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Merl Steam Club Hammer Test

 
 
   
Dodge County Antique Power Club Novelty Mfg. blacksmith power hammer operating on hit or miss engine powered lineshaft.

Here you can see the hammer being shown by a friend of mine at the blacksmith shop on the show grounds of the antique tractor club I belong to. This one was made by the Novelty Iron Works around the late 1800's to the early 1900's and was intended to be semi portable for the mining and logging industries. You can see how much faster it runs from the line shaft that runs everything in the shop and is powerd by a 10 hp Russell hit n miss engine. You can also see the pronounced "whipping" effect of the hammer produced by the higher RPMs. Without the ability to adjust and fine tune the eccentric and the hammer position this hammer would hit no harder than mine does ( I think my seven year old son can swing a hammer harder . . .). When I decided to build my own hammer I was going to make an exact copy of this one but, I didn't like and still don't like, the idea of re-bending my own springs. You can see how drastically these are curved and I do worry a little that they will break while in use one day. In my design I use a combination of compression and extension springs to achieve the same effect on the linkage as the bow spring does but my springs are confined to a guide pin and have a safety cable running through in case the end coil should come off. I'm confident that my hammer will work as intended after some revision and fine tuning.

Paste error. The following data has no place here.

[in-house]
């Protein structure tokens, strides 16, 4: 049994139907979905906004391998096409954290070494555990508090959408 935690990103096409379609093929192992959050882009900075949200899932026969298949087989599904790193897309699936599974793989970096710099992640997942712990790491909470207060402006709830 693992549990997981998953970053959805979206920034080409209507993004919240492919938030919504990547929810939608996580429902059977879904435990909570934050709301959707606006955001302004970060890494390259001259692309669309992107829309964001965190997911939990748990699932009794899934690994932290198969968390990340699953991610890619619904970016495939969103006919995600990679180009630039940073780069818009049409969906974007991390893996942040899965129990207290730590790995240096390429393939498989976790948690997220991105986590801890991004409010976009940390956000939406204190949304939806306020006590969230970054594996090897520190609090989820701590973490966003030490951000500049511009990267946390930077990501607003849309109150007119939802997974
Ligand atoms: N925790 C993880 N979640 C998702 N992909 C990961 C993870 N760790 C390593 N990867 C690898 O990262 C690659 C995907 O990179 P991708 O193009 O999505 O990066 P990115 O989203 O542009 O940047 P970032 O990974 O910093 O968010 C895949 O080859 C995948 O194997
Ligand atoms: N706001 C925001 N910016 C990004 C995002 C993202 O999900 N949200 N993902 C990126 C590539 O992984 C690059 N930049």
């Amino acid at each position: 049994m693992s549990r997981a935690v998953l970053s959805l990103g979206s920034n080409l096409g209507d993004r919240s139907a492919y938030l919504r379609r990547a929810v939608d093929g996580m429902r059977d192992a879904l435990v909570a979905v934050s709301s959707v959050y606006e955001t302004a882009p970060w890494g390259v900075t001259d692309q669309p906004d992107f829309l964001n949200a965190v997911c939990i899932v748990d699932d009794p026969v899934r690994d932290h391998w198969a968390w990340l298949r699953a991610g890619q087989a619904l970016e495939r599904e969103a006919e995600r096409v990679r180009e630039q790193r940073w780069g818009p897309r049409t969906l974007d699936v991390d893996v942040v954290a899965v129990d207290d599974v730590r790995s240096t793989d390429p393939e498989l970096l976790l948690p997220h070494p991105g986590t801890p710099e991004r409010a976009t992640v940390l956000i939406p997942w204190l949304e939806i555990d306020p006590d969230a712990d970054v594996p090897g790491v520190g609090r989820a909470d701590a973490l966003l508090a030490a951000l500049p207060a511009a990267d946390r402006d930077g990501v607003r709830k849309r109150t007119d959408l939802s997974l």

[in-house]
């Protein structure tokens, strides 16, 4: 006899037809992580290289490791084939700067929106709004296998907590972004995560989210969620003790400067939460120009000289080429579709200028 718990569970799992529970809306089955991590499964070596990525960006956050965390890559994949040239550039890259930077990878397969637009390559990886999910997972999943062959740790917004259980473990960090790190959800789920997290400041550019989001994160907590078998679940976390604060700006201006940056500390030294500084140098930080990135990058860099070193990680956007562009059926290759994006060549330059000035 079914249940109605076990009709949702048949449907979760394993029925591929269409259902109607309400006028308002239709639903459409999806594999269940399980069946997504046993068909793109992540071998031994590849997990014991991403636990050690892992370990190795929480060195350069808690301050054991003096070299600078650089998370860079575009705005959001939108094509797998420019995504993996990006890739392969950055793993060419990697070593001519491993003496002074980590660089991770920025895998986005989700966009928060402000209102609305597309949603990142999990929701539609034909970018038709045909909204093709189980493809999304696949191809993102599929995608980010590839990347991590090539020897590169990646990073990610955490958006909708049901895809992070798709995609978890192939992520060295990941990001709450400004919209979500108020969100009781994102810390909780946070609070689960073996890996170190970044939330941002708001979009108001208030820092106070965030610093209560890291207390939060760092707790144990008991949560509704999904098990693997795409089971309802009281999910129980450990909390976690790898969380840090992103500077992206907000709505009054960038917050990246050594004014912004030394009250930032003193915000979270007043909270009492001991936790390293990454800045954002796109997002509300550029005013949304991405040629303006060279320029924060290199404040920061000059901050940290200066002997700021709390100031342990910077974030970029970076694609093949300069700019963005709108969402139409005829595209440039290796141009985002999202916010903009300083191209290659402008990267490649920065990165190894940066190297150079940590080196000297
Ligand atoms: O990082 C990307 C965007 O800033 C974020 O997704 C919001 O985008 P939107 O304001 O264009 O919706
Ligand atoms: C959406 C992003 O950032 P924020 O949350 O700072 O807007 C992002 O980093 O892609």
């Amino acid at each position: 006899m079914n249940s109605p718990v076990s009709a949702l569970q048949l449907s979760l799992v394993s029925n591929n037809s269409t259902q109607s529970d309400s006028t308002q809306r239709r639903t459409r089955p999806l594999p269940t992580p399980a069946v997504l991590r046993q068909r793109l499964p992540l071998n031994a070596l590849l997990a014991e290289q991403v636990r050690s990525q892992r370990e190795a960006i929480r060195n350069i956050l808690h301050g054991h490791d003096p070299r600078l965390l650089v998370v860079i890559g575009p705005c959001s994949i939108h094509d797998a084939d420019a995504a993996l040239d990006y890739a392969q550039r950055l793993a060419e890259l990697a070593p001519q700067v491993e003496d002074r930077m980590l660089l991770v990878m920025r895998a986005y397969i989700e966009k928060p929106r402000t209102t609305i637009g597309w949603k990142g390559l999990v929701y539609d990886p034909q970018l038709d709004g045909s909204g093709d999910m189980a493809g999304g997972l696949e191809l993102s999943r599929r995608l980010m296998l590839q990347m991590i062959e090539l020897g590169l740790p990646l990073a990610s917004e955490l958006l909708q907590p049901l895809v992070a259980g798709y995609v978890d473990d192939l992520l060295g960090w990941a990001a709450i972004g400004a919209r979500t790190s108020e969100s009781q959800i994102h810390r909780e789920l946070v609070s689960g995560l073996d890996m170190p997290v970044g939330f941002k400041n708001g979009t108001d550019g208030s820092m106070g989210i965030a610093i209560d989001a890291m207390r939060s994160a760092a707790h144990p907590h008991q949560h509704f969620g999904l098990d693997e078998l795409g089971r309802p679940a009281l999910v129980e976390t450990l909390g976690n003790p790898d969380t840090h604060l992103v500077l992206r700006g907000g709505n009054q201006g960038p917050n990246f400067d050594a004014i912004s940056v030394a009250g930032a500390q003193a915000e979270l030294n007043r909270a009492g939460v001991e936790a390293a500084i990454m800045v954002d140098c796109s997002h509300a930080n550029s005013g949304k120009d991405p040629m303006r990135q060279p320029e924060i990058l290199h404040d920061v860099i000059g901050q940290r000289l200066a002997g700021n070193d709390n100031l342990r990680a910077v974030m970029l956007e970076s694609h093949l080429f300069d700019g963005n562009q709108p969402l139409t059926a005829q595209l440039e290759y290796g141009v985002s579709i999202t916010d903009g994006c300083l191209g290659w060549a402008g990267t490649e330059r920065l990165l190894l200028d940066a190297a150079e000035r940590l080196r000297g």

merl




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